Hair care brand Olaplex quickly won a wide following during the pandemic with products it says build chemical bonds that strengthen hair.
Hundreds of glowing reviews posted online by influencers, hair stylists, and other customers seem to support this claim, with some calling the products “life-changing” and “magic.” The #olaplex hashtag, one of dozens of social media hashtags devoted to the brand, is linked to TikTok videos with more than 1.5 billion views, and used on more than 14.3 million Instagram posts.
But some customers who spoke to Insider said the products did the opposite of what they promised. In some cases, they received refunds after reporting problems with hair breakage and loss to Olaplex.
Insider spoke to two people who have received refunds and another who has requested a refund from Olaplex. In a Facebook group with 3,100 members devoted to discussing Olaplex and hair loss or damage, several others have said they received or requested refunds from the company.
In response to questions about the refunds and the safety of its products, Olaplex said: “We are proud to help our millions of customers achieve their best hair possible and every customer inquiry is important to us.”
“If a customer happens to not be satisfied with their purchase, we are always willing to explore a possible refund,” the statement continued. “Our products are thoroughly tested both in-house and in independent third-party laboratories and we remain confident in the evidence showing that Olaplex products are safe and effective.”
It’s difficult to know just how many refunds Olaplex has issued. But the reports of hair damage and requests for refunds come as the company faces two lawsuits and a steep drop in its stock price since going public last year.
Olaplex customers report hair breakage and loss
New Jersey-based makeup artist Rosie Genute said Olaplex refunded her $80 in October, five months after she posted a video to TikTok describing problems with hair breakage.
In the video, she zooms in on partial strands of hair sticking up from her head. “A lot of this is breakage that came up after using Olaplex,” she tells viewers.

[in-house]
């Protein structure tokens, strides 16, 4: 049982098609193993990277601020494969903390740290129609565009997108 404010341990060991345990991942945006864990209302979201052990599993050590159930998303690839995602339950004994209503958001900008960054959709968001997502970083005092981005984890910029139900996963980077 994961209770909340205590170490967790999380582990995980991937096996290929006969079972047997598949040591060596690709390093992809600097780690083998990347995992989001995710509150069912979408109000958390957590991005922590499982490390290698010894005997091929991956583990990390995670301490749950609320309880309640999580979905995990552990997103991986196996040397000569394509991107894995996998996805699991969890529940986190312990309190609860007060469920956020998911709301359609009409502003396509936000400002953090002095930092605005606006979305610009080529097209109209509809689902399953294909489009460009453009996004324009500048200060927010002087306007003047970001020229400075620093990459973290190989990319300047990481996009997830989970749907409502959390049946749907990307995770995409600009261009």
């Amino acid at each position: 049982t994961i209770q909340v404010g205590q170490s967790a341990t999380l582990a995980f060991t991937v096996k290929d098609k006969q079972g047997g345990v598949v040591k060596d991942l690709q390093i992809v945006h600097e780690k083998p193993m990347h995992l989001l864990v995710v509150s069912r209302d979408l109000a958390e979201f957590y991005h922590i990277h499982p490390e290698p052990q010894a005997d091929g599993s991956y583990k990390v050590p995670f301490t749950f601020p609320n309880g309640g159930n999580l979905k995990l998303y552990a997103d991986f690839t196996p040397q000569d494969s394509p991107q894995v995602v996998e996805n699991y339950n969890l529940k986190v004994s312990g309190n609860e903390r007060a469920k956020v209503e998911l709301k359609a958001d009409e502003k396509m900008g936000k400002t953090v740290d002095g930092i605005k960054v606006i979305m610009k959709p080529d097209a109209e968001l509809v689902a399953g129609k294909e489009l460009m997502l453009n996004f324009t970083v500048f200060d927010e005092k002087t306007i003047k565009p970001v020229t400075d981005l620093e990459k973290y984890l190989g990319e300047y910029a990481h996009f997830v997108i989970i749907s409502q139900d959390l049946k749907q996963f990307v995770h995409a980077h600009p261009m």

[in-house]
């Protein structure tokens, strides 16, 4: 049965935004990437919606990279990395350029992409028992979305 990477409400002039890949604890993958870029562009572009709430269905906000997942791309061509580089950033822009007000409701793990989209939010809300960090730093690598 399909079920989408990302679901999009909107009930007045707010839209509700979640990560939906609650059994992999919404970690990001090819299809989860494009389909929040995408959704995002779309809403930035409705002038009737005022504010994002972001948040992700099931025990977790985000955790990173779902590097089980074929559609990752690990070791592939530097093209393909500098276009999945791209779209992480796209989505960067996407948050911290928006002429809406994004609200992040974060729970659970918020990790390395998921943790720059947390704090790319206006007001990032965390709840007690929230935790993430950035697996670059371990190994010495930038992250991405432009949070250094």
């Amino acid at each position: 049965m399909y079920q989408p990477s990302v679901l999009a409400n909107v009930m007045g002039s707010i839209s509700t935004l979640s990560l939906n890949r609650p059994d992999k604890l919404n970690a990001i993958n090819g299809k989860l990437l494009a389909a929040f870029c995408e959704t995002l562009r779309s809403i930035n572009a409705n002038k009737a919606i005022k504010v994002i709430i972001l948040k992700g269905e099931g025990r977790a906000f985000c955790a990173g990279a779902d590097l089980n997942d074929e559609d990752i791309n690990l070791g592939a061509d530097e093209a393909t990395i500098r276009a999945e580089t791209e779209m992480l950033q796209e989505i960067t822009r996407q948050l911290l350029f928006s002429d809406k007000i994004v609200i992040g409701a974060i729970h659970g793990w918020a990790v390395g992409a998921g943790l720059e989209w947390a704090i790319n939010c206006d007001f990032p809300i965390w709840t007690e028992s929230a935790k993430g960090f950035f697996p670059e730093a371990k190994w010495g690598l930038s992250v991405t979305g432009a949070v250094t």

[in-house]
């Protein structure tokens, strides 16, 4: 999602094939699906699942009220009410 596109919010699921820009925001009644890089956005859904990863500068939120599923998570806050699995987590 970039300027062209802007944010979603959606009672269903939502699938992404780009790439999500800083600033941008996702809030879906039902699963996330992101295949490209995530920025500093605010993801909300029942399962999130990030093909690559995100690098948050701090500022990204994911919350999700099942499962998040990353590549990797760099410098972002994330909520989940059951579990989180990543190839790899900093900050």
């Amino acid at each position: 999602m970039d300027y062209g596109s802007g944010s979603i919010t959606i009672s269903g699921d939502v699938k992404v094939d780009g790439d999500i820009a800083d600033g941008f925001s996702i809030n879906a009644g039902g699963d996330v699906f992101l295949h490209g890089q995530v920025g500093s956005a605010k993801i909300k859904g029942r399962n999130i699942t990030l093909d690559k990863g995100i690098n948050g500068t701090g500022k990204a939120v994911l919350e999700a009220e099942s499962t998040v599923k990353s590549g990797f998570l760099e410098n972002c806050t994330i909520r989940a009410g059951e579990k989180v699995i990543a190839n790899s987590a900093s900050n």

Genute told Insider she started using Olaplex shampoo, conditioner, leave-in treatment, and oil at the end of 2021. Within three weeks, her hair appeared shinier and less frizzy. But soon after, she developed dandruff and her hair started falling out in clumps as she showered, she said.
By March, Genute said her hair had turned dry and brittle with strands breaking in half, and she spotted flaky red spots on her scalp — all issues she had never experienced before.
Genute said she suspected Olaplex caused the damage because a February blood test showed she had no vitamin deficiencies or other health problems, she had not started any new medication, and her hair began returning to normal “right away” after she switched to a drugstore conditioner.
Months later, as her hair continued to improve, Genute contacted Olaplex saying she thought its products damaged her hair.
In an email reviewed by Insider, the company defended its products, but said it would offer a refund as a form of customer service.
“Although we believe in the safety of our products, we also believe in providing the best customer service and we would be more than happy to assist with your purchases made within the last 12 months from OLAPLEX.com or an authorized retailer,” the company stated. Companies frequently offer refunds to customers who have complaints about products.
Olaplex has also publicly addressed claims of hair loss on Twitter and TikTok, saying its products are independently tested and “results do not indicate that using our products can lead to hair loss.”
Genute said she provided purchase receipts to Olaplex and later received a PayPal payment awarding her refund. But she’s not satisfied with the company’s response.
“[Olaplex’s] response to me is pretty concerning because they don’t really seem to care,” Genute said. “They said they’ll offer to refund whatever I bought in the past 12 months, but they still say ‘we stand behind our products and the science behind it and we’ve done all of the product testing.’ They just are kind of vouching for themselves rather than sounding concerned.”